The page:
Next month city officials plan to examine all of the issues surrounding a possible November 2015 ballot measure that would decide the fate of district elections for City Council seats.
Piedmont Council OKs Updated Conflict-of-Interest Code (Inside Bay Area)
The Fair Political Practices Commission (FPPC) has adopted a model code and regulations for local agencies. Public officials such as councilmembers, the city administrator, planning commissioners, the finance director, department chiefs and the city attorney are required to file statements of economic interest. These statements are to ensure those individuals do not have personal holdings or dealings that would influence their decision-making or create personal profit.
Added to the revised list of who must report are: building official, fire captain, maintenance supervisor, parks and project manager, planning director, police captain, police service manager, recreation supervisor and senior planner. The police and fire pension board are mandatory filers because they oversee the pension funds.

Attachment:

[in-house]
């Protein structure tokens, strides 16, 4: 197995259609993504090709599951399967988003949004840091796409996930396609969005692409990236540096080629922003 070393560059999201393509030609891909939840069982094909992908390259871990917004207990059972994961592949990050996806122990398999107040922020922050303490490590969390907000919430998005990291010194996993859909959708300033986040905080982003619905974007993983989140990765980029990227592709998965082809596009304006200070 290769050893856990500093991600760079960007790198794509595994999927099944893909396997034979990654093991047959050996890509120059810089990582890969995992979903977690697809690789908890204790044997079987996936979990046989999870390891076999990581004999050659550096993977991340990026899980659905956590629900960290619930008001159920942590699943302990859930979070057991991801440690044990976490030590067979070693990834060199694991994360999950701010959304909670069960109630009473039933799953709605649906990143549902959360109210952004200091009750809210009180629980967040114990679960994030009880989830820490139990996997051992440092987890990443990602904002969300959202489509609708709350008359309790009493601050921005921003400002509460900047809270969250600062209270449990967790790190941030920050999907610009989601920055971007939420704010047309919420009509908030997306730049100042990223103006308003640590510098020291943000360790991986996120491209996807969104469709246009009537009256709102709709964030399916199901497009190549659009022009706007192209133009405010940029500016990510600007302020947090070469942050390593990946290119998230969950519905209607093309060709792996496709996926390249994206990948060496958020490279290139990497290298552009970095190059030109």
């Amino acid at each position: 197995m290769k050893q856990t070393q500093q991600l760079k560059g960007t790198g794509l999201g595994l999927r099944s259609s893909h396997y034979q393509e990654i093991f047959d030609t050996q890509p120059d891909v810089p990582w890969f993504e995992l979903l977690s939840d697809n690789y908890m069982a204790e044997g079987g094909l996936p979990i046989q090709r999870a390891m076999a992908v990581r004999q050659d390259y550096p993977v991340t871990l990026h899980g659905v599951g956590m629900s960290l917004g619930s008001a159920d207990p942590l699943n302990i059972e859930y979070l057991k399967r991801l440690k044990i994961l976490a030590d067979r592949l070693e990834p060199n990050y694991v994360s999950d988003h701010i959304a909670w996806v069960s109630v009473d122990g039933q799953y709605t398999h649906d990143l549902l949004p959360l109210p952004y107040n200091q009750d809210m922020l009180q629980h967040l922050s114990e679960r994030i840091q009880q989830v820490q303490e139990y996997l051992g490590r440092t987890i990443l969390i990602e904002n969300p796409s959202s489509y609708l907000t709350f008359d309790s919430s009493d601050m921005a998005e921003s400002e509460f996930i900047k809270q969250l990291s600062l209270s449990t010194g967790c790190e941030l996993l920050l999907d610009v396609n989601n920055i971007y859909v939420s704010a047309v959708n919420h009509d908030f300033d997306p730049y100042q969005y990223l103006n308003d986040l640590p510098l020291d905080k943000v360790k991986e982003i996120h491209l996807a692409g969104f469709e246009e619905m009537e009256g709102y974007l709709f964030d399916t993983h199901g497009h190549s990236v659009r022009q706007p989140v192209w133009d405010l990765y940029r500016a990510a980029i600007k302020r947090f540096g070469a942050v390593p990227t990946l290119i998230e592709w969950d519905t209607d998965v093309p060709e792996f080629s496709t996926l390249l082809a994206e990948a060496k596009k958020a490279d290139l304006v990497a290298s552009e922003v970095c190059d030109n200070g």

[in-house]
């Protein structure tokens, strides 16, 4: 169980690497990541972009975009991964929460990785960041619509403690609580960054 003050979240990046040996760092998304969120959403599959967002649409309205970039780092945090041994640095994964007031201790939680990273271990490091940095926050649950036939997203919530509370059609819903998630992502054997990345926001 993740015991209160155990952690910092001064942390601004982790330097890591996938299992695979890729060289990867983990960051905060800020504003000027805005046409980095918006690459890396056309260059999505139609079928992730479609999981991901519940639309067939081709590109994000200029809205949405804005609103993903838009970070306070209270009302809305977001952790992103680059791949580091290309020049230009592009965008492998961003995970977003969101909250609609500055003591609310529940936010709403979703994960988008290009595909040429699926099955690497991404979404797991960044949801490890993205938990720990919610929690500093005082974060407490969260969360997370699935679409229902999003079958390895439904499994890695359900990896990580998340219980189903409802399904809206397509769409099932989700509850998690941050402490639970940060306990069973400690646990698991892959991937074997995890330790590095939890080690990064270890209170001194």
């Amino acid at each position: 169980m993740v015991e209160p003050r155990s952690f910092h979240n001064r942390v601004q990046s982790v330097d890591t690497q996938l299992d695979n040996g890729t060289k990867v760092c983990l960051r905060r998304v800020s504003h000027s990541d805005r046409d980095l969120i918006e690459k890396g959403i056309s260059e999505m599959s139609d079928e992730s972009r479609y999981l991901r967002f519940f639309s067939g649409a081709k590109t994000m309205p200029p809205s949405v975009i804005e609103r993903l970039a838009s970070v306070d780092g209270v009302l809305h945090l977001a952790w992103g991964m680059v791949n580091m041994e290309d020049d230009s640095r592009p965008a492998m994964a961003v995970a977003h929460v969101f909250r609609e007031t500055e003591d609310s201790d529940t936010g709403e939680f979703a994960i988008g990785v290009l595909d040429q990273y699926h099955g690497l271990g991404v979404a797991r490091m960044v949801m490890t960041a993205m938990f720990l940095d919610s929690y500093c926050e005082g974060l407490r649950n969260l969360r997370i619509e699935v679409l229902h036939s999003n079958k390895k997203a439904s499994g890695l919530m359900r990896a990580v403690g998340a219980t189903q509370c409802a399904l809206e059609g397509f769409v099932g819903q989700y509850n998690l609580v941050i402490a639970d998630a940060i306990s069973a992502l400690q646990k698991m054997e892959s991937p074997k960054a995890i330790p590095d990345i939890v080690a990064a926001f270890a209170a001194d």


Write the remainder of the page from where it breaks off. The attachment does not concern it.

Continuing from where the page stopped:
IN OTHER CITY NEWS
San Francisco Puts in Chips for 2024 Olympics (San Francisco Gate)
San Francisco is officially bidding on the 2024 Olympics, organizers have disclosed to The Chronicle, and their pitch for the Summer Games will focus on the Bay Area’s distinctions, ingenuity and character.
Rancho Palos Verdes Looks to Curb Surging Peafowl Population (Torrance Daily Breeze)
Census results shared at the City Council meeting Tuesday revealed that the number of peafowl in four neighborhoods more than doubled — from 125 to 285 — from June to October this year.
Public Officials of the Year (Governing)
These men and women implement innovative new approaches every day. They’re making the tough decisions necessary to put government on sounder fiscal footing. They’re creating resilient communities that are ready for the future. They’re breaking down political barriers to work with opponents across the aisle. They’re redefining the very nature of their jobs, reaching beyond the traditional scope of their positions to make streets safer for people to walk on, to cut crime by empowering former offenders, to fight for legal justice, to encourage different communities to share their best ideas.